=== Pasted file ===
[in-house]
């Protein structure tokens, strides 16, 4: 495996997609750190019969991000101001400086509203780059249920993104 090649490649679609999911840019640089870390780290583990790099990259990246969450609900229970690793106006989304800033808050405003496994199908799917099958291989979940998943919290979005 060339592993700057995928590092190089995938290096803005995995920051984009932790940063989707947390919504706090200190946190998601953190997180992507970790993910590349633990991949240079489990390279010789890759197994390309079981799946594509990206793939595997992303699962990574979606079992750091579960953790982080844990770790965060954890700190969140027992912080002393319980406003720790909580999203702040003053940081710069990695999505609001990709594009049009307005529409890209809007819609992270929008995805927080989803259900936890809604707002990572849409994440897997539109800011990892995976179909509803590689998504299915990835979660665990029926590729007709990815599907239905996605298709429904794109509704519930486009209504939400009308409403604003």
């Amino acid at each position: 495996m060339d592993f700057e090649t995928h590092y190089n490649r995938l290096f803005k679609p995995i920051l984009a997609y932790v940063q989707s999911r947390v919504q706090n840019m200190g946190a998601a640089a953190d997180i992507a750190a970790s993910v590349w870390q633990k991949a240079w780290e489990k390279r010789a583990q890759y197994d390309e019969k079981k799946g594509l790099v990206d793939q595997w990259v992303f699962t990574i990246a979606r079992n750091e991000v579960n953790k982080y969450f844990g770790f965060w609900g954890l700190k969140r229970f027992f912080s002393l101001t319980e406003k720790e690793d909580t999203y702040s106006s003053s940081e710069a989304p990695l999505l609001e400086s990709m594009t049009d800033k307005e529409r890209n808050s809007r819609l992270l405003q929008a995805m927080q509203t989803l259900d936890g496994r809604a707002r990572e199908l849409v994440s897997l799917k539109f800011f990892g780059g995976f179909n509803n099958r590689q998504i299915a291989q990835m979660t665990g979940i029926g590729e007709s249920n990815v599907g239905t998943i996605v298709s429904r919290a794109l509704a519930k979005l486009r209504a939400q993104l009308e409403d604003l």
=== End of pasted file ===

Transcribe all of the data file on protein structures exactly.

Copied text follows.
[in-house]
């Protein structure tokens, strides 16, 4: 495996997609750190019969991000101001400086509203780059249920993104 090649490649679609999911840019640089870390780290583990790099990259990246969450609900229970690793106006989304800033808050405003496994199908799917099958291989979940998943919290979005 060339592993700057995928590092190089995938290096803005995995920051984009932790940063989707947390919504706090200190946190998601953190997180992507970790993910590349633990991949240079489990390279010789890759197994390309079981799946594509990206793939595997992303699962990574979606079992750091579960953790982080844990770790965060954890700190969140027992912080002393319980406003720790909580999203702040003053940081710069990695999505609001990709594009049009307005529409890209809007819609992270929008995805927080989803259900936890809604707002990572849409994440897997539109800011990892995976179909509803590689998504299915990835979660665990029926590729007709990815599907239905996605298709429904794109509704519930486009209504939400009308409403604003």
């Amino acid at each position: 495996m060339d592993f700057e090649t995928h590092y190089n490649r995938l290096f803005k679609p995995i920051l984009a997609y932790v940063q989707s999911r947390v919504q706090n840019m200190g946190a998601a640089a953190d997180i992507a750190a970790s993910v590349w870390q633990k991949a240079w780290e489990k390279r010789a583990q890759y197994d390309e019969k079981k799946g594509l790099v990206d793939q595997w990259v992303f699962t990574i990246a979606r079992n750091e991000v579960n953790k982080y969450f844990g770790f965060w609900g954890l700190k969140r229970f027992f912080s002393l101001t319980e406003k720790e690793d909580t999203y702040s106006s003053s940081e710069a989304p990695l999505l609001e400086s990709m594009t049009d800033k307005e529409r890209n808050s809007r819609l992270l405003q929008a995805m927080q509203t989803l259900d936890g496994r809604a707002r990572e199908l849409v994440s897997l799917k539109f800011f990892g780059g995976f179909n509803n099958r590689q998504i299915a291989q990835m979660t665990g979940i029926g590729e007709s249920n990815v599907g239905t998943i996605v298709s429904r919290a794109l509704a519930k979005l486009r209504a939400q993104l009308e409403d604003l």